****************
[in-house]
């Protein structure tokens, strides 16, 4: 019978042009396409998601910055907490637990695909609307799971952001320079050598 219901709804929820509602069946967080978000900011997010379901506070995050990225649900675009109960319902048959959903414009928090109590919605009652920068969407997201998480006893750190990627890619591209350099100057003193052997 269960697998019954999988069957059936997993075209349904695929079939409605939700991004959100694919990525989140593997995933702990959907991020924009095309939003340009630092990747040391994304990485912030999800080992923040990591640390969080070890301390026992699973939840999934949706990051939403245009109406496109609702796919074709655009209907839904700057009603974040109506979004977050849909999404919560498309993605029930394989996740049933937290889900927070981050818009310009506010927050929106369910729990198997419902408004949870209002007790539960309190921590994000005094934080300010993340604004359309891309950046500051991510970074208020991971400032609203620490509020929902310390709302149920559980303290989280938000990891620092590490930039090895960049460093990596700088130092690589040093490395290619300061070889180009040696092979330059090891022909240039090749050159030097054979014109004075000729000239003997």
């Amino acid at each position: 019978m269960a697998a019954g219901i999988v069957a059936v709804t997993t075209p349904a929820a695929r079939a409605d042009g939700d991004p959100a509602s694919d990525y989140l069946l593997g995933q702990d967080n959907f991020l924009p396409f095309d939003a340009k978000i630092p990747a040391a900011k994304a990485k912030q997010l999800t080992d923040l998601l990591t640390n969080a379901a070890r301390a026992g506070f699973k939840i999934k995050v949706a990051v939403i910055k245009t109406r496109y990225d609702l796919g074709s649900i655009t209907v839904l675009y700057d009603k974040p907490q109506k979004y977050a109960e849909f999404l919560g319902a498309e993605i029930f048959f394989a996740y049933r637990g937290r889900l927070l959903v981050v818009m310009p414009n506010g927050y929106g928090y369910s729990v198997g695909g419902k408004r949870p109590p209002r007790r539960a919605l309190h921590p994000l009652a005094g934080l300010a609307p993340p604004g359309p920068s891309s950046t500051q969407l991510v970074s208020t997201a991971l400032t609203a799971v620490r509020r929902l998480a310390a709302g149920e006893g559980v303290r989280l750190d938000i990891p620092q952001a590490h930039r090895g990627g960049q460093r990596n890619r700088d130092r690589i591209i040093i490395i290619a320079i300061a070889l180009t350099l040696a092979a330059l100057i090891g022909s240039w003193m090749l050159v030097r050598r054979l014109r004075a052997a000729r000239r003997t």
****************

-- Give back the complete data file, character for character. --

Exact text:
[in-house]
């Protein structure tokens, strides 16, 4: 019978042009396409998601910055907490637990695909609307799971952001320079050598 219901709804929820509602069946967080978000900011997010379901506070995050990225649900675009109960319902048959959903414009928090109590919605009652920068969407997201998480006893750190990627890619591209350099100057003193052997 269960697998019954999988069957059936997993075209349904695929079939409605939700991004959100694919990525989140593997995933702990959907991020924009095309939003340009630092990747040391994304990485912030999800080992923040990591640390969080070890301390026992699973939840999934949706990051939403245009109406496109609702796919074709655009209907839904700057009603974040109506979004977050849909999404919560498309993605029930394989996740049933937290889900927070981050818009310009506010927050929106369910729990198997419902408004949870209002007790539960309190921590994000005094934080300010993340604004359309891309950046500051991510970074208020991971400032609203620490509020929902310390709302149920559980303290989280938000990891620092590490930039090895960049460093990596700088130092690589040093490395290619300061070889180009040696092979330059090891022909240039090749050159030097054979014109004075000729000239003997």
């Amino acid at each position: 019978m269960a697998a019954g219901i999988v069957a059936v709804t997993t075209p349904a929820a695929r079939a409605d042009g939700d991004p959100a509602s694919d990525y989140l069946l593997g995933q702990d967080n959907f991020l924009p396409f095309d939003a340009k978000i630092p990747a040391a900011k994304a990485k912030q997010l999800t080992d923040l998601l990591t640390n969080a379901a070890r301390a026992g506070f699973k939840i999934k995050v949706a990051v939403i910055k245009t109406r496109y990225d609702l796919g074709s649900i655009t209907v839904l675009y700057d009603k974040p907490q109506k979004y977050a109960e849909f999404l919560g319902a498309e993605i029930f048959f394989a996740y049933r637990g937290r889900l927070l959903v981050v818009m310009p414009n506010g927050y929106g928090y369910s729990v198997g695909g419902k408004r949870p109590p209002r007790r539960a919605l309190h921590p994000l009652a005094g934080l300010a609307p993340p604004g359309p920068s891309s950046t500051q969407l991510v970074s208020t997201a991971l400032t609203a799971v620490r509020r929902l998480a310390a709302g149920e006893g559980v303290r989280l750190d938000i990891p620092q952001a590490h930039r090895g990627g960049q460093r990596n890619r700088d130092r690589i591209i040093i490395i290619a320079i300061a070889l180009t350099l040696a092979a330059l100057i090891g022909s240039w003193m090749l050159v030097r050598r054979l014109r004075a052997a000729r000239r003997t």